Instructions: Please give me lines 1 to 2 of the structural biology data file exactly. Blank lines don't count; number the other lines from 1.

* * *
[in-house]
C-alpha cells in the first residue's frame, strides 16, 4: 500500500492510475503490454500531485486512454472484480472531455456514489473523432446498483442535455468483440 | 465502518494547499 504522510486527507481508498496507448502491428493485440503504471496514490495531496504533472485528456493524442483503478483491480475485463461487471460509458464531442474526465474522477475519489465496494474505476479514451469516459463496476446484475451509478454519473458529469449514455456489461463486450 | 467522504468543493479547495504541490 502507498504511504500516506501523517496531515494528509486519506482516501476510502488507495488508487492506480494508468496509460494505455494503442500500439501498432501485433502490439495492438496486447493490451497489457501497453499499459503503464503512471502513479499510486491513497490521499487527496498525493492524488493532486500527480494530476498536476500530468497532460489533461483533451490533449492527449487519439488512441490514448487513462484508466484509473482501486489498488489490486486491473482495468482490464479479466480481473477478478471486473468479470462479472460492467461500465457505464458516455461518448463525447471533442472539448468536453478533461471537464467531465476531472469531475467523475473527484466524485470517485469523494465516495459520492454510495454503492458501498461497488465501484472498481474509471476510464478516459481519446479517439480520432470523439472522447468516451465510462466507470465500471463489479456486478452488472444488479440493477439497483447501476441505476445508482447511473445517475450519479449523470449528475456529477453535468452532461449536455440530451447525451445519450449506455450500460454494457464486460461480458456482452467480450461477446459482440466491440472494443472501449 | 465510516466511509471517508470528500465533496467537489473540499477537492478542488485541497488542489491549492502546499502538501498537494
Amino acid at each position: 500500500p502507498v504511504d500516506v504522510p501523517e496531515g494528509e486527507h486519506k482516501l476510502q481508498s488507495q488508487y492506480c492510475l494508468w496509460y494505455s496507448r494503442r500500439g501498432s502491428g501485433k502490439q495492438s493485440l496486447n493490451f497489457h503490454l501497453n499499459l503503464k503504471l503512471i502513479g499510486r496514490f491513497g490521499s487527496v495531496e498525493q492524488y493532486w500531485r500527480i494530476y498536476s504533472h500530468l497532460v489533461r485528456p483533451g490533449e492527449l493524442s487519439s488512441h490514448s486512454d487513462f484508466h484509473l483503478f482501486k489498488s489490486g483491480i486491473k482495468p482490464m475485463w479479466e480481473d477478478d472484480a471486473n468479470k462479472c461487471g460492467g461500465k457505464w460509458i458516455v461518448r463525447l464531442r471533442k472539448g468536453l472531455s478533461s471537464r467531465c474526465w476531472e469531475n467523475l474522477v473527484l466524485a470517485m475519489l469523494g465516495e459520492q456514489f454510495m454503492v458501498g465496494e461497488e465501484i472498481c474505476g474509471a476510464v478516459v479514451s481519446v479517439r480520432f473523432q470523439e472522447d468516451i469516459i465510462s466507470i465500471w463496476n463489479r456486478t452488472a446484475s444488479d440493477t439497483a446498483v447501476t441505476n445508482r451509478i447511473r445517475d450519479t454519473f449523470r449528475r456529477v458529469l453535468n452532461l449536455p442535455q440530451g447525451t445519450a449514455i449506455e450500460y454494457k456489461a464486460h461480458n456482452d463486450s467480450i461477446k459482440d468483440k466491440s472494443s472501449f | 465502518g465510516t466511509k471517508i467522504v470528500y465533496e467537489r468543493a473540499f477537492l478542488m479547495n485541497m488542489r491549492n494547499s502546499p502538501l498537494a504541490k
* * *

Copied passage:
[in-house]
C-alpha cells in the first residue's frame, strides 16, 4: 500500500492510475503490454500531485486512454472484480472531455456514489473523432446498483442535455468483440 | 465502518494547499 504522510486527507481508498496507448502491428493485440503504471496514490495531496504533472485528456493524442483503478483491480475485463461487471460509458464531442474526465474522477475519489465496494474505476479514451469516459463496476446484475451509478454519473458529469449514455456489461463486450 | 467522504468543493479547495504541490 502507498504511504500516506501523517496531515494528509486519506482516501476510502488507495488508487492506480494508468496509460494505455494503442500500439501498432501485433502490439495492438496486447493490451497489457501497453499499459503503464503512471502513479499510486491513497490521499487527496498525493492524488493532486500527480494530476498536476500530468497532460489533461483533451490533449492527449487519439488512441490514448487513462484508466484509473482501486489498488489490486486491473482495468482490464479479466480481473477478478471486473468479470462479472460492467461500465457505464458516455461518448463525447471533442472539448468536453478533461471537464467531465476531472469531475467523475473527484466524485470517485469523494465516495459520492454510495454503492458501498461497488465501484472498481474509471476510464478516459481519446479517439480520432470523439472522447468516451465510462466507470465500471463489479456486478452488472444488479440493477439497483447501476441505476445508482447511473445517475450519479449523470449528475456529477453535468452532461449536455440530451447525451445519450449506455450500460454494457464486460461480458456482452467480450461477446459482440466491440472494443472501449 | 465510516466511509471517508470528500465533496467537489473540499477537492478542488485541497488542489491549492502546499502538501498537494